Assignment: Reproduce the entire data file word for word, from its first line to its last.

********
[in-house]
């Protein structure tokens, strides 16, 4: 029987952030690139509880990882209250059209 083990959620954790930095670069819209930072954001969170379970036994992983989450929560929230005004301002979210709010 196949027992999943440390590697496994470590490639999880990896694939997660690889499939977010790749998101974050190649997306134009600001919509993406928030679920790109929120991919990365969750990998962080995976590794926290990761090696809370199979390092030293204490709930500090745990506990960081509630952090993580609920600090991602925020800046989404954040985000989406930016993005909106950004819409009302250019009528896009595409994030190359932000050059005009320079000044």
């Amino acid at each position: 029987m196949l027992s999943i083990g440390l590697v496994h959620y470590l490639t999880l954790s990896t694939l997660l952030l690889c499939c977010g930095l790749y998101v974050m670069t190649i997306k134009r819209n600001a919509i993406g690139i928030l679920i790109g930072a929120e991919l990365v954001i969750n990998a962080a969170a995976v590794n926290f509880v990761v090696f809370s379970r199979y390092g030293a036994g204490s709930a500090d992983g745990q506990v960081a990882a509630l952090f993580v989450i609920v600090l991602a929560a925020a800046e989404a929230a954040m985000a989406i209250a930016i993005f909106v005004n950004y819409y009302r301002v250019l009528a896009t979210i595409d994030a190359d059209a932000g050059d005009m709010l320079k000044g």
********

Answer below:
[in-house]
């Protein structure tokens, strides 16, 4: 029987952030690139509880990882209250059209 083990959620954790930095670069819209930072954001969170379970036994992983989450929560929230005004301002979210709010 196949027992999943440390590697496994470590490639999880990896694939997660690889499939977010790749998101974050190649997306134009600001919509993406928030679920790109929120991919990365969750990998962080995976590794926290990761090696809370199979390092030293204490709930500090745990506990960081509630952090993580609920600090991602925020800046989404954040985000989406930016993005909106950004819409009302250019009528896009595409994030190359932000050059005009320079000044």
């Amino acid at each position: 029987m196949l027992s999943i083990g440390l590697v496994h959620y470590l490639t999880l954790s990896t694939l997660l952030l690889c499939c977010g930095l790749y998101v974050m670069t190649i997306k134009r819209n600001a919509i993406g690139i928030l679920i790109g930072a929120e991919l990365v954001i969750n990998a962080a969170a995976v590794n926290f509880v990761v090696f809370s379970r199979y390092g030293a036994g204490s709930a500090d992983g745990q506990v960081a990882a509630l952090f993580v989450i609920v600090l991602a929560a925020a800046e989404a929230a954040m985000a989406i209250a930016i993005f909106v005004n950004y819409y009302r301002v250019l009528a896009t979210i595409d994030a190359d059209a932000g050059d005009m709010l320079k000044g």